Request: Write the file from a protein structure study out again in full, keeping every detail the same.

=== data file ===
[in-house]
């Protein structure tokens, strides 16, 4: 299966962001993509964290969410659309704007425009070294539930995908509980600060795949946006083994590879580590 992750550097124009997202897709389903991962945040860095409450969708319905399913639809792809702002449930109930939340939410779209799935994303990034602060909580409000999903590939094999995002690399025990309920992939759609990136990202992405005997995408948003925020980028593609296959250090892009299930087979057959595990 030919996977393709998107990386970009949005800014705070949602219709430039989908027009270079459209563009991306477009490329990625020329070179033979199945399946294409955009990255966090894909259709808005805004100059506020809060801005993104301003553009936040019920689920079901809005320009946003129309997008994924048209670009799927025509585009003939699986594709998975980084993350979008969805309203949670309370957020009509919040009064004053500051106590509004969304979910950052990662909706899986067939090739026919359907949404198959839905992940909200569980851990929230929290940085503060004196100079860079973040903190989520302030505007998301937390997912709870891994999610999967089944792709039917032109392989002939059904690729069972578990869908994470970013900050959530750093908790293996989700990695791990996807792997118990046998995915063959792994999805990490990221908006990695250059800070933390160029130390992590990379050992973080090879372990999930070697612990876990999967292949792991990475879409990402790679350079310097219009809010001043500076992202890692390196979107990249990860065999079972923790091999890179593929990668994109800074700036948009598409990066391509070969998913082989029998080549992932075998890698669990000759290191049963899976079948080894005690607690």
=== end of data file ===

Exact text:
[in-house]
């Protein structure tokens, strides 16, 4: 299966962001993509964290969410659309704007425009070294539930995908509980600060795949946006083994590879580590 992750550097124009997202897709389903991962945040860095409450969708319905399913639809792809702002449930109930939340939410779209799935994303990034602060909580409000999903590939094999995002690399025990309920992939759609990136990202992405005997995408948003925020980028593609296959250090892009299930087979057959595990 030919996977393709998107990386970009949005800014705070949602219709430039989908027009270079459209563009991306477009490329990625020329070179033979199945399946294409955009990255966090894909259709808005805004100059506020809060801005993104301003553009936040019920689920079901809005320009946003129309997008994924048209670009799927025509585009003939699986594709998975980084993350979008969805309203949670309370957020009509919040009064004053500051106590509004969304979910950052990662909706899986067939090739026919359907949404198959839905992940909200569980851990929230929290940085503060004196100079860079973040903190989520302030505007998301937390997912709870891994999610999967089944792709039917032109392989002939059904690729069972578990869908994470970013900050959530750093908790293996989700990695791990996807792997118990046998995915063959792994999805990490990221908006990695250059800070933390160029130390992590990379050992973080090879372990999930070697612990876990999967292949792991990475879409990402790679350079310097219009809010001043500076992202890692390196979107990249990860065999079972923790091999890179593929990668994109800074700036948009598409990066391509070969998913082989029998080549992932075998890698669990000759290191049963899976079948080894005690607690």